September 19, 2018

Saturn’s north polar hexagon

Analysis of data from the Cassini probe has revealed that a vortex towering more than 300 kilometres above Saturn’s north pole mirrors the famous hexagon cloud pattern observed lower in the planet’s atmosphere since 1980. Sandrine Guerlet from the LMD dynamic meteorology laboratory in Paris, who has co-authored a paper on this discovery, explains.

The Cassini probe spent 13 years and 76 days orbiting Saturn, the second largest gas giant planet in the solar system, yielding a treasure trove of data. On arrival, it trained its measuring instruments on the gigantic hexagon cloud pattern in the troposphere—the ‘surface’ layer of the atmosphere—at the north pole. First observed by Voyager 1 during its flyby in 1980, this complex feature is hard to view from Earth. While Cassini started taking readings straight away, for some of its instruments the science team had to wait for the right conditions. A case in point was CIRS (Composite InfraRed Spectrometer). “When the probe arrived in situ in 2004, the northern hemisphere and its hexagon were in the midst of winter and the signal was too weak for us to study the middle atmosphere, at altitudes between 200 and 400 kilometres, as it was too cold there for the instrument (–158°C). As the seasons changed (a year on Saturn is 30 Earth years long) and we arrived in spring in 2009, then the start of summer in May 2017, temperatures warmed by about 30°C and the readings from CIRS became increasingly clear,” confirms Sandrine Guerlet.

Hexagonal edges

CIRS couldn’t provide an overall picture of temperatures at the pole, but rather acquired measurements in the infrared spectrum, so time was needed to assemble and interpret the many readings and map temperatures in the middle atmosphere. “It was when analysing this warm polar vortex that we were surprised to find its shape mirrored that of Saturn’s famous hexagon 300 kilometres below,” recounts Sandrine Guerlet. “We weren’t expecting that. In fact, it’s counter-intuitive because we never thought the jet stream could propagate and affect the stratosphere that high up. This shows not only that the dynamics at Saturn’s north pole are quite unique, but also that this hexagon feature is more complex than we thought.”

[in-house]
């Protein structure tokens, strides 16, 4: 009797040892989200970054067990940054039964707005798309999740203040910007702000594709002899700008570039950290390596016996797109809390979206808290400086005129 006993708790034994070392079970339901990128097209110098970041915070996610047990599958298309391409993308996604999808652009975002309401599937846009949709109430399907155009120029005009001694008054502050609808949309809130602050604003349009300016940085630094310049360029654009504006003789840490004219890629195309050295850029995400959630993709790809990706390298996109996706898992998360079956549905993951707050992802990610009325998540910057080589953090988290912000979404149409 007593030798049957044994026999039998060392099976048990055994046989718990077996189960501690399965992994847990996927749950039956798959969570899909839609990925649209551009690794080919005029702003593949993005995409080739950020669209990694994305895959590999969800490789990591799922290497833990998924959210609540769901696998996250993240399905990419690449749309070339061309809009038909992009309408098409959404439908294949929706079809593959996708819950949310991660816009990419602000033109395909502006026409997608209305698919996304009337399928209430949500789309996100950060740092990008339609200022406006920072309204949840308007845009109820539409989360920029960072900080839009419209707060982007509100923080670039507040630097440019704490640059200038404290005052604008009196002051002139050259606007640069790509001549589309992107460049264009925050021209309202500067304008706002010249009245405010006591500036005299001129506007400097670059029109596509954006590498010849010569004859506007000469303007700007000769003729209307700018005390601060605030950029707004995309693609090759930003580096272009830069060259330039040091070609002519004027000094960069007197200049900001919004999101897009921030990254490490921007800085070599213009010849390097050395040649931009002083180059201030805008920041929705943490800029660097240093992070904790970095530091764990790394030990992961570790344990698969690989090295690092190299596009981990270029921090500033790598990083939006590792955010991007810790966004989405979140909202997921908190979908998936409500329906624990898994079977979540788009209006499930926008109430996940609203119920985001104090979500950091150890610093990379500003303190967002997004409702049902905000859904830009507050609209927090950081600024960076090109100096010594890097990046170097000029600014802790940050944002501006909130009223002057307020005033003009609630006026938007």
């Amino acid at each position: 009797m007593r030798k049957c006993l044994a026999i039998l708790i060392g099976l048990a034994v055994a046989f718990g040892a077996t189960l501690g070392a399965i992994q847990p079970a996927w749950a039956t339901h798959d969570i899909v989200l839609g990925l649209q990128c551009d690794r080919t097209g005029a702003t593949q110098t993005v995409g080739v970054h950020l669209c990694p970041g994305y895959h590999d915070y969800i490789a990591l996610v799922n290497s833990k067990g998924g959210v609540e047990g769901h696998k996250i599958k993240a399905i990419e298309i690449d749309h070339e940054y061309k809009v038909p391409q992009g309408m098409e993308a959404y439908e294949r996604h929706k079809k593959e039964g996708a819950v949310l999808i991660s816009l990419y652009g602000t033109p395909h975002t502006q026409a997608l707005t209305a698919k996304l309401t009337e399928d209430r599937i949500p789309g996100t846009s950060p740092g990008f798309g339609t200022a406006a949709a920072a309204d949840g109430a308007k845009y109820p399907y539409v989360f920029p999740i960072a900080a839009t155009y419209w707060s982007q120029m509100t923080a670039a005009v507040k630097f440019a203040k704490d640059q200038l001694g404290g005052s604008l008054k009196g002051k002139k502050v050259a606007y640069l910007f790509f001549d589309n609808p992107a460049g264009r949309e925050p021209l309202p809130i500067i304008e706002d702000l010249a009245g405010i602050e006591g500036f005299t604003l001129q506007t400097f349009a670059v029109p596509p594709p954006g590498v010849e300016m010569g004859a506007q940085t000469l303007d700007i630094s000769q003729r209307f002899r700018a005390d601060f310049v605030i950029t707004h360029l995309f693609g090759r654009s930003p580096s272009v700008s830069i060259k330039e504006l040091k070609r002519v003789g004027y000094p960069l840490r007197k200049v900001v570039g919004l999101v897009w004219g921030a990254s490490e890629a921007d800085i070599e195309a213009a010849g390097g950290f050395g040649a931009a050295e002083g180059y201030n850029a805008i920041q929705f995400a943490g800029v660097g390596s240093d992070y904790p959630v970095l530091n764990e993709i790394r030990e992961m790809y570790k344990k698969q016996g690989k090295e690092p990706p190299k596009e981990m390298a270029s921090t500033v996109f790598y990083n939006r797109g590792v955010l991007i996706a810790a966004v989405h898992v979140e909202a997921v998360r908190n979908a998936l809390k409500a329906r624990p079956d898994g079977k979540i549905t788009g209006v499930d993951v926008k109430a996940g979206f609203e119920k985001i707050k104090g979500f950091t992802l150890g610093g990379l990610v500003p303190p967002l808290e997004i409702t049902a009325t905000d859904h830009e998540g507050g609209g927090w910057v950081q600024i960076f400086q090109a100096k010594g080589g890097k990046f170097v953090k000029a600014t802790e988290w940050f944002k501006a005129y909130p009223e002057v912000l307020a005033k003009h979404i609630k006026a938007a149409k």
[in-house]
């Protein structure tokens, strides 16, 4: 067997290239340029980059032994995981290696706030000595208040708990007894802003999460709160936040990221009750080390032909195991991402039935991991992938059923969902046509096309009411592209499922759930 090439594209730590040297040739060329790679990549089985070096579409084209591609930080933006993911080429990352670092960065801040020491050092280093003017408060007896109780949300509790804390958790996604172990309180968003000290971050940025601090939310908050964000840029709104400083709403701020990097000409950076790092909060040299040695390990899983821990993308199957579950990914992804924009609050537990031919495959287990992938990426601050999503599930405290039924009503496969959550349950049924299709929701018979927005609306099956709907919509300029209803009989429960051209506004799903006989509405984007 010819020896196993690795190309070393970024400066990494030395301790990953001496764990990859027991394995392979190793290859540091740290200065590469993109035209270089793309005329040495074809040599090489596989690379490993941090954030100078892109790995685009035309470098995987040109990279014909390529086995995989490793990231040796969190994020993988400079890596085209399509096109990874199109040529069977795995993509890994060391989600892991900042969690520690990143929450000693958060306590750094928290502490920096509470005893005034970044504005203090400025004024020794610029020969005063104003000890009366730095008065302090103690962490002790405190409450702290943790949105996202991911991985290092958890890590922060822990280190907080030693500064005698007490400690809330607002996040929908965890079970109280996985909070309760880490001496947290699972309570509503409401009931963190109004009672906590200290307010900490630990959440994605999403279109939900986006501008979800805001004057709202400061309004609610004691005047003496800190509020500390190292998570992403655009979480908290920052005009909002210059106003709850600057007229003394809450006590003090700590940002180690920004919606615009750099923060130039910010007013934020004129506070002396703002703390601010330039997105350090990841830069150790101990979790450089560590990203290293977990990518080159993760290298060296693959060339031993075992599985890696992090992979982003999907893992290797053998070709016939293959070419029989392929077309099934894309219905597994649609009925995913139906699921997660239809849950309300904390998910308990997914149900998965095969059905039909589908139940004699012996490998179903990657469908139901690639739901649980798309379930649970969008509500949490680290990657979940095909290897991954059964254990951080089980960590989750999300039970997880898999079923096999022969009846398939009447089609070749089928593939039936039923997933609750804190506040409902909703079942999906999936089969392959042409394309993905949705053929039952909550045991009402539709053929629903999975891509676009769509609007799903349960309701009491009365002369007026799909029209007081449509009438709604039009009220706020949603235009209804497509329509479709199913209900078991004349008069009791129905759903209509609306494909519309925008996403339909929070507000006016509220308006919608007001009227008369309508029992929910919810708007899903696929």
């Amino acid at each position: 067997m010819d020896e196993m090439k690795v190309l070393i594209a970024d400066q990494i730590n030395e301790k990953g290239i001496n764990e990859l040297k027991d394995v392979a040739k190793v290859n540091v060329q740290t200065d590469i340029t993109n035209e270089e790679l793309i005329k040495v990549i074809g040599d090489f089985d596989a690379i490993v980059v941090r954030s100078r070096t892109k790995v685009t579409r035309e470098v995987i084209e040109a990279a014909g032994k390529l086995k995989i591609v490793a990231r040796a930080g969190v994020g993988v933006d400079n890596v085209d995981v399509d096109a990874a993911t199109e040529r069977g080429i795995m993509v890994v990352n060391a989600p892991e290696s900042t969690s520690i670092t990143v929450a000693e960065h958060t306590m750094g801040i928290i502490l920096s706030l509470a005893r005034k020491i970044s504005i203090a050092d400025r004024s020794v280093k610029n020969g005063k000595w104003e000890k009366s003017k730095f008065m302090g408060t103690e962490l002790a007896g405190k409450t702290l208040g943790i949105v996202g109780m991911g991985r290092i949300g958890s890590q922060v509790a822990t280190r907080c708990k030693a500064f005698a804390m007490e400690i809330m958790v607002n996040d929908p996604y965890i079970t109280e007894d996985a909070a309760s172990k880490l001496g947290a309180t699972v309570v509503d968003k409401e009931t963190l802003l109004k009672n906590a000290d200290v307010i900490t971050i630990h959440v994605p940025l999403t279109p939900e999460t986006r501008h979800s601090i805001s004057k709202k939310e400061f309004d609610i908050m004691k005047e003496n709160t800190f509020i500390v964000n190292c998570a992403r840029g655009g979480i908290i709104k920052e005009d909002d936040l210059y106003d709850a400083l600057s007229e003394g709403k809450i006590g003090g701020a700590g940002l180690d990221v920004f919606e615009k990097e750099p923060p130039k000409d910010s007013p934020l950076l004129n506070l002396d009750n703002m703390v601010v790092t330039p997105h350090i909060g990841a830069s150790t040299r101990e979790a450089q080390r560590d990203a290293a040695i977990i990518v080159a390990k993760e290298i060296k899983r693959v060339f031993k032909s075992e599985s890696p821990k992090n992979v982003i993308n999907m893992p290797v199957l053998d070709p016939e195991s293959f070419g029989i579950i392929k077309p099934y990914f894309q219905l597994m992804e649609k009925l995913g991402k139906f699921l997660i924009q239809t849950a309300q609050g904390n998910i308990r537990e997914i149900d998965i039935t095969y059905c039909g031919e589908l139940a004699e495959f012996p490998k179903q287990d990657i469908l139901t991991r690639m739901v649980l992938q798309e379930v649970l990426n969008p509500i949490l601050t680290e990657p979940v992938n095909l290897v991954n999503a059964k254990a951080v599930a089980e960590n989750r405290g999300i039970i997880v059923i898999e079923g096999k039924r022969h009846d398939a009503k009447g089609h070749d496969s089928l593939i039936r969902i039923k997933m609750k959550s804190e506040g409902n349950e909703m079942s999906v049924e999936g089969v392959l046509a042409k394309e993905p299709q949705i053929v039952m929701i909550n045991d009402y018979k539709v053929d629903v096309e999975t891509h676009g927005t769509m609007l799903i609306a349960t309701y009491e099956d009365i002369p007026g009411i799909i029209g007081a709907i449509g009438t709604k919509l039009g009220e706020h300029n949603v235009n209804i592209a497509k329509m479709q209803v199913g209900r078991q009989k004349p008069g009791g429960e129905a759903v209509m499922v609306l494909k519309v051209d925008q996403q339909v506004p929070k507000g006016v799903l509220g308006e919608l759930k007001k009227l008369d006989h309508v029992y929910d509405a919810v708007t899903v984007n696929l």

Brightness temperature maps of the north polar stratosphere of Saturn from 2013 to 2017. Credits NASA/JPL-Caltech/University of Leicester/GSFC/L.N. Fletcher et al, 2018

The physics behind the formation of this hexagonal feature in Saturn’s clouds are well known: atmospheric perturbations in the strong jet stream (360 km/h) cause it to meander in a regular pattern. “We’re able to reproduce this structure with our models, except for its great stability over time,” says Sandrine Guerlet. All that remains is to explain the second hexagon above the first. Is it a kind of ‘imprint’ induced by low-altitude winds, a vertical propagation of the waves and energy of the tropospheric jet stream or another phenomenon altogether?

Modelling gas giants

Explaining this vortex’s hexagonal shape could also provide fresh insight into phenomena inside the thick cloud layers and how they affect their surrounding environment. What’s certain is that future research will need to develop more-complex models. “Saturn is well suited, its environment is perfect for working on fluid dynamics and currents, for example, as there are no terrain-induced disturbances like on Earth,” explains Sandrine Guerlet. “At the LMD dynamic meteorology laboratory we’re working on these dynamic regimes on the gas giant planets, including on Jupiter thanks to the data from the Juno spacecraft, but each case is unique. There’s no jet stream at Jupiter’s poles, and at Saturn’s south pole there’s no hexagon.” This asymmetry between Saturn’s hemispheres is also found in its stratosphere, where the temperatures in the north were lower than in the south when measured by the Cassini spacecraft that broke up as planned on entering the planet’s atmosphere in September 2017.

“It would have been great to have a few more years! That would have enabled us to continue acquiring measurements throughout the northern hemisphere summer and draw conclusions after half a Saturnian year,” notes Sandrine Guerlet. “But the Cassini mission had already been extended and that’s how we were able to see this second hexagon… So, it’s slightly frustrating, but we’re pleased to have made this major discovery.” Until future missions are sent to Saturn to resolve the enigma, a significant amount of data from Cassini remains to be analysed, while the largest telescopes on Earth are now able to view with increasing sensitivity and precision.

Publication

« A Hexagon in Saturn’s Northern Stratosphere Surrounding the Emerging Summertime Polar Vortex », L. N. Fletcher et al, Nature Communications, 2018

Contacts

  • Sandrine Guerlet, research scientist at the LMD dynamic meteorology laboratory, sandrine.guerlet at lmd.jussieu.fr
  • Francis Rocard, Head of solar system exploration programmes at CNES, francis.rocard at cnes.fr

The hexagon is visible in the clouds of Saturn’s North Pole, as seen by Cassini.
Credits : NASA/JPL-Caltech/Space Science Institute, 2017.